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Wednesday, November 20, 2013


I sent a link to one of my essays to a senior Nigerian and he sent me a DM on Twitter which said:   ‘So what are you the youths going to do about all this?’  {Read the essay here}. I didn’t reply because I hate empty words and didn’t want to string a couple of sentences together if I didn’t believe them in my heart of hearts.

In the same week, I attended the Trayvon Martin protests outside the American embassy in London. Upon leaving, I was conflicted. On one side, I was pleased with myself at taking a decision not to be passive and sitting at home tweeting #fuckGeorgeZimmerman. On the other, I questioned the success.
I arrived there at about 5.30pm by which time the Embassy had closed. It wasn’t like we got the opportunity to interact with workers or prevented people from going in or out which would surely have attracted more attention. I also didn’t feel too comfortable with the extremist demonization of Barack Obama and the American state by the protest leaders. I have a legal background so I understood the technicalities of the law that allowed George Zimmerman to be acquitted, so whatever outrage or displeasure I felt was tempered by that.

At the end of the day, Obama is one person who cannot impose his will on the entire country as we can see with his proposed healthcare policy. Also, what is the probability that the chanting of a few hundred people in London would impact the legal system of the state of Florida. If the protests in America that had more star power did not achieve anything, what difference could we make? I put some pictures on my blog and over the next couple of days, my mother sent me an email telling me she was proud of me as she had been oblivious to that particular case. She wasn’t done. In fact, she won’t have been my mother if she didn’t follow with the caveat “You know when you come to Nigeria, you can’t do this.”

In January 2011, when there were protests over the fuel subsidy removal, something she said stuck with me. “When people are tired, they would go to their houses and beg to go to work. We are used to suffering and smiling. We would cry and complain but we’ll get on with it“.
I’m reminded of this in the wake of the outrage with what was interpreted as the Senate’s desire to legitimize underage marriage. Everyone piped up decrying this. I liked the fact that something had piqued the attention of my ignoramus friends but I had serious concerns. For one, I could decipher from my interaction with people and some of the tweets I saw that there was a lack of understanding of what was at stake. It seemed more like people were talking because they wanted to feel among the ‘cool kids’ and show off their social consciousness.

Every now and then, we get this fad causes that capture our attention and inspire us to voice our displeasure. Recently, the subject of our outrage being the revelation that taxpayers money to the sum of $1.6million was used to purchase two armored vehicles for one of the more ineffective Ministers.  The online activism and outrage tends not to translate to offline activity. By the time, it’s ripe to take action, the short attention span that plagues our generation would have struck meaning we would have moved on to another cause. “Light Up Nigeria” and the “Enough is Enough” movements gained more traction online than in the real world.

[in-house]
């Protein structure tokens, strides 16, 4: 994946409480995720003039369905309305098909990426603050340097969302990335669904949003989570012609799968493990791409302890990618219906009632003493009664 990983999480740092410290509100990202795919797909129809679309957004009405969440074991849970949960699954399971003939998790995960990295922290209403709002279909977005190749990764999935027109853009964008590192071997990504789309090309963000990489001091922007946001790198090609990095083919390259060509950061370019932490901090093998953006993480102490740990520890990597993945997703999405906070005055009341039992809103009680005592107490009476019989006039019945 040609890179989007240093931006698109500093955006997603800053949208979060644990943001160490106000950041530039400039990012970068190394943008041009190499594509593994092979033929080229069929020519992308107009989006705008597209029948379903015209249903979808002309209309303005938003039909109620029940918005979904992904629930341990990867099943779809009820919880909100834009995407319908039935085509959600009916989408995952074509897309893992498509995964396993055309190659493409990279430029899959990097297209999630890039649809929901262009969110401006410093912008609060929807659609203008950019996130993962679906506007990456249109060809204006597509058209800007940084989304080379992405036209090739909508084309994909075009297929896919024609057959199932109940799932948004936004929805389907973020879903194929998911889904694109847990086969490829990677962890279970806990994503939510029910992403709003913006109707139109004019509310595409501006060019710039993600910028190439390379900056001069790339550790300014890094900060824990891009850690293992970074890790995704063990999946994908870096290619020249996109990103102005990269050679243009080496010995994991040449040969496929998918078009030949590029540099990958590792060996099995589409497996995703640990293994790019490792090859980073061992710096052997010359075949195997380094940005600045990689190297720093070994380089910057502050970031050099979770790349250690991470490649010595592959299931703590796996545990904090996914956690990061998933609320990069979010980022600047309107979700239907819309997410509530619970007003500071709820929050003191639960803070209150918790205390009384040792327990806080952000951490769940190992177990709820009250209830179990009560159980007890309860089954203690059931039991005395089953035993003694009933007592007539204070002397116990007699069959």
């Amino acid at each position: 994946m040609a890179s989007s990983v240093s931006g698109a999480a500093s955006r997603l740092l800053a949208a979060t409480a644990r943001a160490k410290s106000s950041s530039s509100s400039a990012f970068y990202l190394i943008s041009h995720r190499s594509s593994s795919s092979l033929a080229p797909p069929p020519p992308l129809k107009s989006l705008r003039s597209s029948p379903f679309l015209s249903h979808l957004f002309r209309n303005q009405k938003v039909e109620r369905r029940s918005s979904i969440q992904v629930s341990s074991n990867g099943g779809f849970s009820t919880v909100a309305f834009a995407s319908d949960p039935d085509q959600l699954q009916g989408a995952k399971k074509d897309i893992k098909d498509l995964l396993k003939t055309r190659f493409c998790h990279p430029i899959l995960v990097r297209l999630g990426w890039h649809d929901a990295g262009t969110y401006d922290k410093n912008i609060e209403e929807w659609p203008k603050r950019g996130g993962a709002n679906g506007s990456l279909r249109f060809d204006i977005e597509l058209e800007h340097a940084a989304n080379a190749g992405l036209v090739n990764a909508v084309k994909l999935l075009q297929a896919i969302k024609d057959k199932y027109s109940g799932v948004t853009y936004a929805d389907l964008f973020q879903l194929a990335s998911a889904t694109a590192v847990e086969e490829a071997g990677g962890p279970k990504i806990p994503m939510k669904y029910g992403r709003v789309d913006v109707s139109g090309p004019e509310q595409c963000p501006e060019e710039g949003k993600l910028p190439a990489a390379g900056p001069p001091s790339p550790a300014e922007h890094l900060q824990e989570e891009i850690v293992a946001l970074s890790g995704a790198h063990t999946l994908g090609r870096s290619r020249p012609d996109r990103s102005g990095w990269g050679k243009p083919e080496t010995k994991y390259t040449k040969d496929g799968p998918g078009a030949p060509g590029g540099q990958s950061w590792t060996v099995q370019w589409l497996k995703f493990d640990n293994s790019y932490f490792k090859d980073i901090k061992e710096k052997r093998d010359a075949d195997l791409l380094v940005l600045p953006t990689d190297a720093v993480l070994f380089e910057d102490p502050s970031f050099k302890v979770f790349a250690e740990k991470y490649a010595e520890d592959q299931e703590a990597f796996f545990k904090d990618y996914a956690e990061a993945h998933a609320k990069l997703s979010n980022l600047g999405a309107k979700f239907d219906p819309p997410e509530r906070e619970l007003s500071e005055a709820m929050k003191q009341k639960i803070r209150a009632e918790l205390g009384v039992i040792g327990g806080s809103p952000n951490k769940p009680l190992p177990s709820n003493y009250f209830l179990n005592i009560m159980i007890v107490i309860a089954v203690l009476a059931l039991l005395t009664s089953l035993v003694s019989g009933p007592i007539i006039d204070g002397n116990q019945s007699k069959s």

The problems they were supposed to alleviate are still rampant serving to underline their failure. It’s one thing to wear t shirts with slogans and tweet, it’s another to successfully fashion a way forward. If a straw poll were taken of all those who were on twitter voicing their displeasure, I won’t be surprised to find that most of us would not even be able to answer a question wondering how the #childnotbride issue was resolved.

A wiser man than I am goes further to describe us as “masochists who not only endure repeated painful policies, processes and practices, but indeed relish it. And that damns us as consenting adults to the chaos that is our national life.” Strong but absolutely irrefutable words. I am as guilty as the next man and whilst I could say I have made attempts in my own way, I would be fooling myself.
As a people, we struggle to take collective action. And without strength in numbers, any effort is doomed to fail before it takes off. Moreover, we are members of a society that is “democratic”. Our politicians don’t take us with the seriousness they should as they know that we can’t challenge them as we should. They keep finding new ways as if asking themselves “Those people are complaining again. Oya! Let’s do something that would keep them talking“. We have earned for ourselves an F9 in earning accountability. And what are the most effective means of getting the government to act? Petitions haven’t particularly been successful. It is one thing for the people to speak and another for the government to listen and this is something we struggle with.

P.S I've gotten a question wondering why this reads like a case of me complaining without having a solution. Erm, 'cos it's a question I'm struggling with. I'm not sure of the best way for this to happen so I'm seeking answers.  

Published by Bella Naija


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